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The Page 99 Test


Ford Madox Ford once wrote: “Open the book to page ninety-nine and read, and the quality of the whole will be revealed to you.” Apparently there is an entire blog based on testing this concept as a way of introducing literature.

The Page 99 Test blog has an excerpt from pg 99 of my new book Forgetting Children Born of War on their site today, with some commentary I wrote up for them. Turns out it works reasonably well for my book, with a few qualifications.

Page 99 of my book Forgetting Children Born of War doesn’t exactly capture the argument of the book – but then again it isn’t a full page, as it’s the start of the introduction to Chapter 6:

“I arrived on the doorstep of the International Criminal Court (ICC) on July 3, 2007, five years and two days after the court came into force, on the first day of the month after the sixtieth day after the sixtieth government ratified it. My hope was to interview someone from the prosecutor’s office about the likelihood of including indictments for forced pregnancy into any charges leveled against members of the Khartoum regime, said to be behind campaigns of extermination and genocidal rape in the Darfur region of the Sudan. Stories of women and girls forcibly impregnated with “Janjaweed babies,” some of whom were reportedly killed or stigmatized in the refugee camps of western Darfur and Chad, had helped galvanize international attention to the humanitarian crisis in the region and small waves of interest in the vulnerabilities of the babies by aid organizations. The subsequent investigation into atrocities in Darfur was an early opportunity for the court to leverage new language regarding gender crimes. I was curious about the extent to which this was happening and about whether by 2007 the consciousness of ICC prosecutors about the crime of forced pregnancy had come to include concern for the babies born as a result.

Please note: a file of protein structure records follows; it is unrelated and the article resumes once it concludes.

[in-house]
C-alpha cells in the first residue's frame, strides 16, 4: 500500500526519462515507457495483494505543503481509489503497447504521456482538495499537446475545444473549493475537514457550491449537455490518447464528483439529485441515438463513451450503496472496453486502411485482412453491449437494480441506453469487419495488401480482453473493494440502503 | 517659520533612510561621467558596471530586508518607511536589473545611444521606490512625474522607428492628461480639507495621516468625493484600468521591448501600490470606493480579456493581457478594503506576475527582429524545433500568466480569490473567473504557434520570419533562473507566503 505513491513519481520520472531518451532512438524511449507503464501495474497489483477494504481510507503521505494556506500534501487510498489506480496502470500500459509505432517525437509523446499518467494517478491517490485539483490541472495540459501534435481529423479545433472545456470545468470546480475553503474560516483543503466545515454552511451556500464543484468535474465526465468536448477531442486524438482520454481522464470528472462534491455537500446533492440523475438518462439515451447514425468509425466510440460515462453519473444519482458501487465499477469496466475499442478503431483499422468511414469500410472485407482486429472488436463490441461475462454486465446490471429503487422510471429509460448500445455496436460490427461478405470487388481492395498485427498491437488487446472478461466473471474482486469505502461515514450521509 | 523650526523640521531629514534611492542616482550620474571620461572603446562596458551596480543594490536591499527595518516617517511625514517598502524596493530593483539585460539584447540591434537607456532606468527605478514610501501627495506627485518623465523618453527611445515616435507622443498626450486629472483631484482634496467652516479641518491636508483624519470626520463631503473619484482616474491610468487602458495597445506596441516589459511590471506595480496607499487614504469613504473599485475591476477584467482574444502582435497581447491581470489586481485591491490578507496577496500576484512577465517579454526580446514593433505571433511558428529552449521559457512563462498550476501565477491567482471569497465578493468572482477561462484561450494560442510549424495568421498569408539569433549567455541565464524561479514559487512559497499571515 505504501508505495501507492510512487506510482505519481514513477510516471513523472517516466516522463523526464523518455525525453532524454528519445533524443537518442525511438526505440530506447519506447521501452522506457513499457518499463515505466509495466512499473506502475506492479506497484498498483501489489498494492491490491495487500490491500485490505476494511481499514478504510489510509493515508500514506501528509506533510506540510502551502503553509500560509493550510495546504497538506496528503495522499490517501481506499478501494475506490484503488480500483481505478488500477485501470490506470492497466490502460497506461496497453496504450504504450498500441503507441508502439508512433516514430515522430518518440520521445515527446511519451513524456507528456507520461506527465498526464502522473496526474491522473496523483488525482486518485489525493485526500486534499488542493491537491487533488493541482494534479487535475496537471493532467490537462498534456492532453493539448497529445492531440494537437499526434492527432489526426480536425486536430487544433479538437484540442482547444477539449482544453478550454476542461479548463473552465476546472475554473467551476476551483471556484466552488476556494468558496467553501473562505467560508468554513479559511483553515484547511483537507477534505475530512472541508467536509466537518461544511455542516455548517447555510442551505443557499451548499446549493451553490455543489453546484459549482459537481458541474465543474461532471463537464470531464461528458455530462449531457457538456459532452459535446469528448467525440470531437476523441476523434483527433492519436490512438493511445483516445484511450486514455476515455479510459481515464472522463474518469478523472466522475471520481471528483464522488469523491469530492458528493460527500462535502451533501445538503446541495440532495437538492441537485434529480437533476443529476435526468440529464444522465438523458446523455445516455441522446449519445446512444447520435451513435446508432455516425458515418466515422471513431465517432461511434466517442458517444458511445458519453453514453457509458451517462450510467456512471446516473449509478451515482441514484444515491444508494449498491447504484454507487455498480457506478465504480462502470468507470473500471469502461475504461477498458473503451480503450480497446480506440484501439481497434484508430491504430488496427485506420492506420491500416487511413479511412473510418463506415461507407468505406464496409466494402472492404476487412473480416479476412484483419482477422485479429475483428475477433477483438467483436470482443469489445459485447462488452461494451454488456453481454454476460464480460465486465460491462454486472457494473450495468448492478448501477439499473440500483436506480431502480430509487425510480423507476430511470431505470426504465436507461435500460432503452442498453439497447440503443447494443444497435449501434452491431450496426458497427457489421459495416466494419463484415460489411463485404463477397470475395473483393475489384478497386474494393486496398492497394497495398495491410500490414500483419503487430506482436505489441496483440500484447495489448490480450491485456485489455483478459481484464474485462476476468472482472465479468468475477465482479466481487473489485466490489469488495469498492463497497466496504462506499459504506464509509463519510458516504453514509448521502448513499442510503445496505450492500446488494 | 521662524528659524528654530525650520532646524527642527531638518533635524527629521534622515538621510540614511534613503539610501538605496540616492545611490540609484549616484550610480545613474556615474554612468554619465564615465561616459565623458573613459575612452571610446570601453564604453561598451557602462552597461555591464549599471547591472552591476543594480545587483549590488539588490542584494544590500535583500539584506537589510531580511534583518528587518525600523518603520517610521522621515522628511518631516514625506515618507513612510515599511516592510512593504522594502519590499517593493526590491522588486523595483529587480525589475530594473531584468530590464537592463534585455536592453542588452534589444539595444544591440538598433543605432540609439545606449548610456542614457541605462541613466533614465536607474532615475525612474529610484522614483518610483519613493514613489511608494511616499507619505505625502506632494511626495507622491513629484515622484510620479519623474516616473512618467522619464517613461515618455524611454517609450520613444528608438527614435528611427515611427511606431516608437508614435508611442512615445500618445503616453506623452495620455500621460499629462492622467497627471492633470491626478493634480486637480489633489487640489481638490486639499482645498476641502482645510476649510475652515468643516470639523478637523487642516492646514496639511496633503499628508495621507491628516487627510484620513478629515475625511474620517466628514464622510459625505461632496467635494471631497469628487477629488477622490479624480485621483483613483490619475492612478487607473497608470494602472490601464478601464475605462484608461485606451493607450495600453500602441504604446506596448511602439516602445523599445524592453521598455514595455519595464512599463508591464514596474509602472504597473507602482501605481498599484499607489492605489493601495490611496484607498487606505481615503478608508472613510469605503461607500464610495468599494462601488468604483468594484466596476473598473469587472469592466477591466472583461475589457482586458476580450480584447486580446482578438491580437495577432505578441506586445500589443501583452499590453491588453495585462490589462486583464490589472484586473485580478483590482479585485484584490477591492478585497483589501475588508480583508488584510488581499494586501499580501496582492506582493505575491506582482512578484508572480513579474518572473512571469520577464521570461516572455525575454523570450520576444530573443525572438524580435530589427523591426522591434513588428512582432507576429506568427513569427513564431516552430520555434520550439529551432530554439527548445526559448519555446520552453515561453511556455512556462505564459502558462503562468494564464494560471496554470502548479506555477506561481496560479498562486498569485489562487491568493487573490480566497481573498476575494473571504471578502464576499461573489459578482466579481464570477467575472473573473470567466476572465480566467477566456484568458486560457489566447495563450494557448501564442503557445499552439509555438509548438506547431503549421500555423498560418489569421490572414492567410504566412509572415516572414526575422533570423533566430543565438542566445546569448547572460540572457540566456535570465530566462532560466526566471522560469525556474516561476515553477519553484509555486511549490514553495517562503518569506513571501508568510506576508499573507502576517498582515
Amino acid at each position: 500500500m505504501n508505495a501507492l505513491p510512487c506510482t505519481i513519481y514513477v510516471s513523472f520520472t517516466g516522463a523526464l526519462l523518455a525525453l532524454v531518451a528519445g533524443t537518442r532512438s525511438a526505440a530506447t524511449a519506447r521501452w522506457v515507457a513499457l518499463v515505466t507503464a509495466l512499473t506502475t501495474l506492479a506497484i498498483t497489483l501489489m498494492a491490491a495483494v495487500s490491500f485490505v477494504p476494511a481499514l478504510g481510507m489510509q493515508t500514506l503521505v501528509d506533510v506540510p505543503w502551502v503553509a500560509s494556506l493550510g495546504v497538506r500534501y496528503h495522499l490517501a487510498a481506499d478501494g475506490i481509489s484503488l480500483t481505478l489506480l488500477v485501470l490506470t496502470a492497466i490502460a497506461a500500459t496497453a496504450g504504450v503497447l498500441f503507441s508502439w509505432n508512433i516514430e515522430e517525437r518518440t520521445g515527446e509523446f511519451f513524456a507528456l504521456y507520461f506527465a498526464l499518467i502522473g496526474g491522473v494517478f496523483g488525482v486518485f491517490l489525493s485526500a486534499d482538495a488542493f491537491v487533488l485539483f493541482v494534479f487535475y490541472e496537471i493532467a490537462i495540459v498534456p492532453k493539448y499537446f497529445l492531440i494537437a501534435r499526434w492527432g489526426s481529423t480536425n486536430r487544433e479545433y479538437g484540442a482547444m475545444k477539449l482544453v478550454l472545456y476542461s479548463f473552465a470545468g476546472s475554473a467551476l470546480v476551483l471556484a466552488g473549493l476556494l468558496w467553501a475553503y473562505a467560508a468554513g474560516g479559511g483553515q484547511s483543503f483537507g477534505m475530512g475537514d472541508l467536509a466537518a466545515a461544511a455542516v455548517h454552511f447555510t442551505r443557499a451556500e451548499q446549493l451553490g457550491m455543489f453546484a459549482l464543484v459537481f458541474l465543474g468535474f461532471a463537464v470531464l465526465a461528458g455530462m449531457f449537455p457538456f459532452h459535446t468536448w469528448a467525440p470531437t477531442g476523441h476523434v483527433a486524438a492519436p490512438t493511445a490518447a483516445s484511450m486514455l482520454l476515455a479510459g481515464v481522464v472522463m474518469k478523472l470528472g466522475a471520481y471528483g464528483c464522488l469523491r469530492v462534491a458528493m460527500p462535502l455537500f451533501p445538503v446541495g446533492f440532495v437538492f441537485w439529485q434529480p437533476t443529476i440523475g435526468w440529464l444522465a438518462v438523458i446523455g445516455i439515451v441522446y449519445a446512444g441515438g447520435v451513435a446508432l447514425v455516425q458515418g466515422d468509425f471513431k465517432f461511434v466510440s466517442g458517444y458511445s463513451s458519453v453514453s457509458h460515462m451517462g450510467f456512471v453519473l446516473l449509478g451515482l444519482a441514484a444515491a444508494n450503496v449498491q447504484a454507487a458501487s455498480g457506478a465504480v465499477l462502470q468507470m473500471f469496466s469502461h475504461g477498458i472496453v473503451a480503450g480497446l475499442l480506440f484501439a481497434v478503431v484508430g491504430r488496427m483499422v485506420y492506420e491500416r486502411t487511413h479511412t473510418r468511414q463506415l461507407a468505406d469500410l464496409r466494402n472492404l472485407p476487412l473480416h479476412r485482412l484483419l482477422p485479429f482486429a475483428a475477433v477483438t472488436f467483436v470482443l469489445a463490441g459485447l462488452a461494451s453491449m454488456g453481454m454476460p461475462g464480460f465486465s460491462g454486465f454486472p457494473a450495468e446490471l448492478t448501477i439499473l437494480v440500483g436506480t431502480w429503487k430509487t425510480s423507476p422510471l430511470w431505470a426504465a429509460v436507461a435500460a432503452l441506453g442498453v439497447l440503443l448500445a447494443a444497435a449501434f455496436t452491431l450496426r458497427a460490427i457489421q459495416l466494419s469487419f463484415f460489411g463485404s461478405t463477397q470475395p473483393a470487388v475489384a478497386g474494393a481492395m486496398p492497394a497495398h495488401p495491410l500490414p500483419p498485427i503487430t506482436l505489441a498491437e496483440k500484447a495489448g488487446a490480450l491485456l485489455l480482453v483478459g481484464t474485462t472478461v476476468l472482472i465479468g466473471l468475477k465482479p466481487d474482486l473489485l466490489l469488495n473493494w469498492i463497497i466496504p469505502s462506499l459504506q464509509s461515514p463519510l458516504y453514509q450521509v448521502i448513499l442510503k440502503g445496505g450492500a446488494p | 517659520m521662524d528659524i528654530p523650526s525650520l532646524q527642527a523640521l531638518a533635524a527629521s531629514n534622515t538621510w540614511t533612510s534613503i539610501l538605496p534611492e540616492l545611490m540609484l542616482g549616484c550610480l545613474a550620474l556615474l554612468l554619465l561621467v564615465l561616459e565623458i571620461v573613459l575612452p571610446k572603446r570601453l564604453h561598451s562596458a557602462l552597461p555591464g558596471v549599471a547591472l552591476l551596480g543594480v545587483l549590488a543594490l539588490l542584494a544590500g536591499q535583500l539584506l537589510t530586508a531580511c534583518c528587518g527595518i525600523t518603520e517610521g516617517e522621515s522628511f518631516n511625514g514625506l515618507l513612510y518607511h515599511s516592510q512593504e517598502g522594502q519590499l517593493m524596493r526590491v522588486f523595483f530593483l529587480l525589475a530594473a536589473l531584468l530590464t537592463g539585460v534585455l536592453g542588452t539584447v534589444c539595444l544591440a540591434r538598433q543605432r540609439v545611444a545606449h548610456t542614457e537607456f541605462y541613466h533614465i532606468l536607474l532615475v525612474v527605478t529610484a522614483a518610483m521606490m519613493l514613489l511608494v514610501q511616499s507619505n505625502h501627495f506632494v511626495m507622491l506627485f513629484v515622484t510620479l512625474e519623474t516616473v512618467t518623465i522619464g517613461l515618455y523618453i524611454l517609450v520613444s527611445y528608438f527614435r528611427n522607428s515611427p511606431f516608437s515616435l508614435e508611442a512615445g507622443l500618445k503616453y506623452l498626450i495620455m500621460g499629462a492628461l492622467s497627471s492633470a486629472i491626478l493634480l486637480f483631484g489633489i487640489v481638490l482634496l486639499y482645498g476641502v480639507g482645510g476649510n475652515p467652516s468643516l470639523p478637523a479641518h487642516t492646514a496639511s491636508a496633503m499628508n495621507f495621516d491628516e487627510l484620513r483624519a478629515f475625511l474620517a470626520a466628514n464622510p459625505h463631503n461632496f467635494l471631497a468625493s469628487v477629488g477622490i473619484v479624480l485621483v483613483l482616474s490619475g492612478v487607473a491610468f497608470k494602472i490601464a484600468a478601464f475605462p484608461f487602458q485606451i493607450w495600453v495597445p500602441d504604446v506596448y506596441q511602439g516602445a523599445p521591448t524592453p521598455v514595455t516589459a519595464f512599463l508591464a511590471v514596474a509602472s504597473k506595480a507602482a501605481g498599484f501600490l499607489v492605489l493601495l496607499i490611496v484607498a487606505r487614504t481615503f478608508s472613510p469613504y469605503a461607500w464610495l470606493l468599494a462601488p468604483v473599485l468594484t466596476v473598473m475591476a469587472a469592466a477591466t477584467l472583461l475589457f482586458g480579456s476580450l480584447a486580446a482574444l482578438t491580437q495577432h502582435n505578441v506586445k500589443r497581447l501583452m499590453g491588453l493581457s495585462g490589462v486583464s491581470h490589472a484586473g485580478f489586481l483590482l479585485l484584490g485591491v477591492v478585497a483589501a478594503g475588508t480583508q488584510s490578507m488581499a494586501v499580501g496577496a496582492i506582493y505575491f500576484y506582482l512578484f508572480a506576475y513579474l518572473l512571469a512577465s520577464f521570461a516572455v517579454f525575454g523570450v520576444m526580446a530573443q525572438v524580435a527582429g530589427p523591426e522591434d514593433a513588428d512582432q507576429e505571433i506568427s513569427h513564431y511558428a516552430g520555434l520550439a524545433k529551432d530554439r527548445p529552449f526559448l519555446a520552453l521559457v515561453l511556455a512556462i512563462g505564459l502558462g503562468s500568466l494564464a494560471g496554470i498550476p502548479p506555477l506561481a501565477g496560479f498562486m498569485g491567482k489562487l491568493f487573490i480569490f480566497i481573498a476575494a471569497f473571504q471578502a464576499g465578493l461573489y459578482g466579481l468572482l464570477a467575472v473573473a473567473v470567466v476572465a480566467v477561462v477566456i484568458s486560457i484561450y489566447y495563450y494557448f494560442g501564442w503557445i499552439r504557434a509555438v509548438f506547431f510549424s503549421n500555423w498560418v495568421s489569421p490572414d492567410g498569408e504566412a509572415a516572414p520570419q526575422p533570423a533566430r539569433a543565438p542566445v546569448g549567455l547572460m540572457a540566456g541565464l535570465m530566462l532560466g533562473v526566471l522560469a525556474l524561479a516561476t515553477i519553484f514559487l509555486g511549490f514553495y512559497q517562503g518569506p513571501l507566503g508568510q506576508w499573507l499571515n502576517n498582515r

Judging by how difficult it was to get an interview with anyone from the ICC once I explained the topic of my book to a public relations officer, it seemed unlikely that such concerns were on the radar screens of the international civil servants staffing the new court…”

Since each chapter begins with an anecdote from my field research into why the human rights community has paid so little attention to children born to war rape survivors, the page is written more in narrative from rather than the analytical style prevalent in the book. At the same time it does give you a clear sense of the human rights problem whose neglect I’m studying – stigma and mistreatment of children born of war rape. Although the example given on the page is about Darfur, compared to most of the book which focuses on Bosnia, the issue – and its neglect by the human rights community – are truly global phenomena. The page also gives a sense of what my fieldwork was like – poking around various sites in the human rights network, in this case the international criminal tribunals based in the Hague – in search of information on how these children’s rights might fit on the agenda, and how instead they fell through the cracks in the process of constructing rape against women as a war crime and “children in armed conflict” as a vulnerable category.

The rest here.

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